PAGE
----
This paper appraises key features of the recently proposed National Disability Insurance Scheme (NDIS) in Australia and explores underpinning conceptualisations of ‘disability’, ‘autonomy’, ‘choice’ and ‘assessment’. In particular, it examines the ways in which the Scheme reconfigures a continuation of individualised payments and care package policies. These proposals can be seen to have international significance in terms of how new policy is formulated and also implemented in this controversial field. It is argued that, by utilising embedded human rights perspectives, social work practice principles and social model understandings of disability, social workers can play a crucial role in reframing the opportunities presented by key policy changes.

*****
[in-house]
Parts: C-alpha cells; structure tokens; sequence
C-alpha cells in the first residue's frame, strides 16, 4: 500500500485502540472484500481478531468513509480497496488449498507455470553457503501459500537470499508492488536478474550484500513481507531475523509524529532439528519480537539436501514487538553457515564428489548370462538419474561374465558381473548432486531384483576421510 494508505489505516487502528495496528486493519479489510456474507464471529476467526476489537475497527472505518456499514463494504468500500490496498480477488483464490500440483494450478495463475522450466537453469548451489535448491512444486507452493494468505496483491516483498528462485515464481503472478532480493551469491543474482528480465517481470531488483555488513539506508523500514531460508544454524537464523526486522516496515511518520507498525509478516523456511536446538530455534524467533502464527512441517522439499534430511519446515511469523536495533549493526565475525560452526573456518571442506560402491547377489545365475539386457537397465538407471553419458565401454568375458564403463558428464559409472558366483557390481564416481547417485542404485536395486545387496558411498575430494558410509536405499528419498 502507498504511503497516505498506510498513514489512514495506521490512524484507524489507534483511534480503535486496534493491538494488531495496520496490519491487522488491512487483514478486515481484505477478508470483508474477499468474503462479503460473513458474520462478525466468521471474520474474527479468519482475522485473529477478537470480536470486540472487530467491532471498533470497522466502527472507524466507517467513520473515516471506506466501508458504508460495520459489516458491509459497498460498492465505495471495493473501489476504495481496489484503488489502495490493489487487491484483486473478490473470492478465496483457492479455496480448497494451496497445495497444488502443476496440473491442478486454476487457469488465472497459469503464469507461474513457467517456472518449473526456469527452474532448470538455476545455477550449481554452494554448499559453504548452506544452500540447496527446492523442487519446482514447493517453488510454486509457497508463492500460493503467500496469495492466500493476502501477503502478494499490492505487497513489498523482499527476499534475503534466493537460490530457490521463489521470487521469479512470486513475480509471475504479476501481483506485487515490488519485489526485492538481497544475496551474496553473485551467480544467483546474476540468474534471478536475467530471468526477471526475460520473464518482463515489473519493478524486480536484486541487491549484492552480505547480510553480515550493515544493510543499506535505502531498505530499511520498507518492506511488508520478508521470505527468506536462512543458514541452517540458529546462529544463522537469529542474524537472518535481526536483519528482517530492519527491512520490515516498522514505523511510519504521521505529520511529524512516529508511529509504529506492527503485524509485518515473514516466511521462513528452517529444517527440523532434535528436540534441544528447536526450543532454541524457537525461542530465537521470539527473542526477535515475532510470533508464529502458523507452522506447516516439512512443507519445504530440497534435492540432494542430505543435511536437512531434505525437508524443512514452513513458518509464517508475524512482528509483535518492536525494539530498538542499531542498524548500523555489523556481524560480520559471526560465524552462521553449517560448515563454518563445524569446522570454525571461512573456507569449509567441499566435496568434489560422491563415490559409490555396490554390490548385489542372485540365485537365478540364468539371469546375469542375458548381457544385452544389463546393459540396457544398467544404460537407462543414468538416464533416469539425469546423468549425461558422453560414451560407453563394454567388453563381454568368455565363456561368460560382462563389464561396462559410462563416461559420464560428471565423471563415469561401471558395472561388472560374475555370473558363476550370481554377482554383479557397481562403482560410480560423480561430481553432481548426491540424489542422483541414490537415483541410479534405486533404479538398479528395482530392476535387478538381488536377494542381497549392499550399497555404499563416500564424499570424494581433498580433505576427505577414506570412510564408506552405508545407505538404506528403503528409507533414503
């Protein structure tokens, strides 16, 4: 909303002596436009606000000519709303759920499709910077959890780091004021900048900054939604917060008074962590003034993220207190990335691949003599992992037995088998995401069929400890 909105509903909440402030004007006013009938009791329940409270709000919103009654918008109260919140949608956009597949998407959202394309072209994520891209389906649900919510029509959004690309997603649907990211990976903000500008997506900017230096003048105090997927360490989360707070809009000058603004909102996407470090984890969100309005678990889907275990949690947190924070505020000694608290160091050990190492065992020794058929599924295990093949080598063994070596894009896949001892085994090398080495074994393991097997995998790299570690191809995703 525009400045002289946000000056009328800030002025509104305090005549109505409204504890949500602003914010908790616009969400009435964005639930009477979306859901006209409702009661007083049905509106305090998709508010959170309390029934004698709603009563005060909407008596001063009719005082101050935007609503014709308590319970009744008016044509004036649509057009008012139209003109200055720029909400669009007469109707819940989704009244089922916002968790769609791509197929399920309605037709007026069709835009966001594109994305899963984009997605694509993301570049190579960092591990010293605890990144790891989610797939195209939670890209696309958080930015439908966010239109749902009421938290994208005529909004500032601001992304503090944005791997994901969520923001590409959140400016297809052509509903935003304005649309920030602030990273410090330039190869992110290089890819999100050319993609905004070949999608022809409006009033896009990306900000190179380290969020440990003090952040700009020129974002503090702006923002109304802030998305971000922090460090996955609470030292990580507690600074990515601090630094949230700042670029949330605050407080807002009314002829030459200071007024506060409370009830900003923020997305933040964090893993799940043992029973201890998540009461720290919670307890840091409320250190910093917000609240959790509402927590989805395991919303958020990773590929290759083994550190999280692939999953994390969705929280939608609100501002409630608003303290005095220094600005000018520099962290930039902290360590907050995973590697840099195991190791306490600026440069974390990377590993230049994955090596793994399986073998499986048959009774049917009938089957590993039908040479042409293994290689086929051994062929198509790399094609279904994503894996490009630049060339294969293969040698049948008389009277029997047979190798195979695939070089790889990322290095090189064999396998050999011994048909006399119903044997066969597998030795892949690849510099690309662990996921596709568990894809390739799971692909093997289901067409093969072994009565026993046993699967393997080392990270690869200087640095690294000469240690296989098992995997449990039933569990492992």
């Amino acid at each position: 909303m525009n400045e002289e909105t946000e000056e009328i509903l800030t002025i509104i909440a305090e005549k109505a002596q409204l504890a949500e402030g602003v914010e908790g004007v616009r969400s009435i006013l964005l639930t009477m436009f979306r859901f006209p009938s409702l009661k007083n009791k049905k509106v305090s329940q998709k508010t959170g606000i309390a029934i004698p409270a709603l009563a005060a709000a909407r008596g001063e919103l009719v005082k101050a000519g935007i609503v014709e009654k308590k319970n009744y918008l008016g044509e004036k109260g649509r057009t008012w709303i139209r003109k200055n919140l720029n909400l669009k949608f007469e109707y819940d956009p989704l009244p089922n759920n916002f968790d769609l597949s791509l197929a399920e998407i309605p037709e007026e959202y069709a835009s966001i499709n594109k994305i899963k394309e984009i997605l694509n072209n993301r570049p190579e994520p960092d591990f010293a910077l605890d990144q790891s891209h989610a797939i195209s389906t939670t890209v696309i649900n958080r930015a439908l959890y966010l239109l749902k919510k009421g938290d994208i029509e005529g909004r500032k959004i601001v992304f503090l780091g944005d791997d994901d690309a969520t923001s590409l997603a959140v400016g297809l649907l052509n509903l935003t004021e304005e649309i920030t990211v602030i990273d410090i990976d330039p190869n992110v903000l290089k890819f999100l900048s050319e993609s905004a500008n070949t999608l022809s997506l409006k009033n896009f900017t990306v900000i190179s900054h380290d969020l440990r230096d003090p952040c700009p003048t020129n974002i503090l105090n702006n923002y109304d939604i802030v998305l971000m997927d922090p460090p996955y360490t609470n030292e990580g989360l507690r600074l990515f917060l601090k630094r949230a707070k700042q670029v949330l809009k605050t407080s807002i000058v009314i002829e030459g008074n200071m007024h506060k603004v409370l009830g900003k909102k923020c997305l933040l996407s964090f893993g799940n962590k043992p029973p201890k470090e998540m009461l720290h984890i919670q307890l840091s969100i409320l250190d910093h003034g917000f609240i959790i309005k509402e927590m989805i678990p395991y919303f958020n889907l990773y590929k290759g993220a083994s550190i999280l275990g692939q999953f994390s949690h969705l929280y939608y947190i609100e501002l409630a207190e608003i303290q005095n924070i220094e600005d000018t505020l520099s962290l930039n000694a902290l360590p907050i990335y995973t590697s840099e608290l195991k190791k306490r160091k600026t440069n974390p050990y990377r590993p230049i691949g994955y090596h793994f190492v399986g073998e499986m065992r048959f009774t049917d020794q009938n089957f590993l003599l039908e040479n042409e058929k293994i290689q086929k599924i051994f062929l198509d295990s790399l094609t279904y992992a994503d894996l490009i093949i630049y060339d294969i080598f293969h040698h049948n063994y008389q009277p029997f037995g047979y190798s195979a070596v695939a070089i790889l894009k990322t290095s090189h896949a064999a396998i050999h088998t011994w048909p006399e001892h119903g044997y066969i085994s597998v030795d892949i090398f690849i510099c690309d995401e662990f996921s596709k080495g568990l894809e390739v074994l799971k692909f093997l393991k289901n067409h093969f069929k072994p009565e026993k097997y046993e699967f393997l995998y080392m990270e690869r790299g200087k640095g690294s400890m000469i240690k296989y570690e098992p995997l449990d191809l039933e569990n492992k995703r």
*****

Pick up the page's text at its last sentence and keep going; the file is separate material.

- social constructionism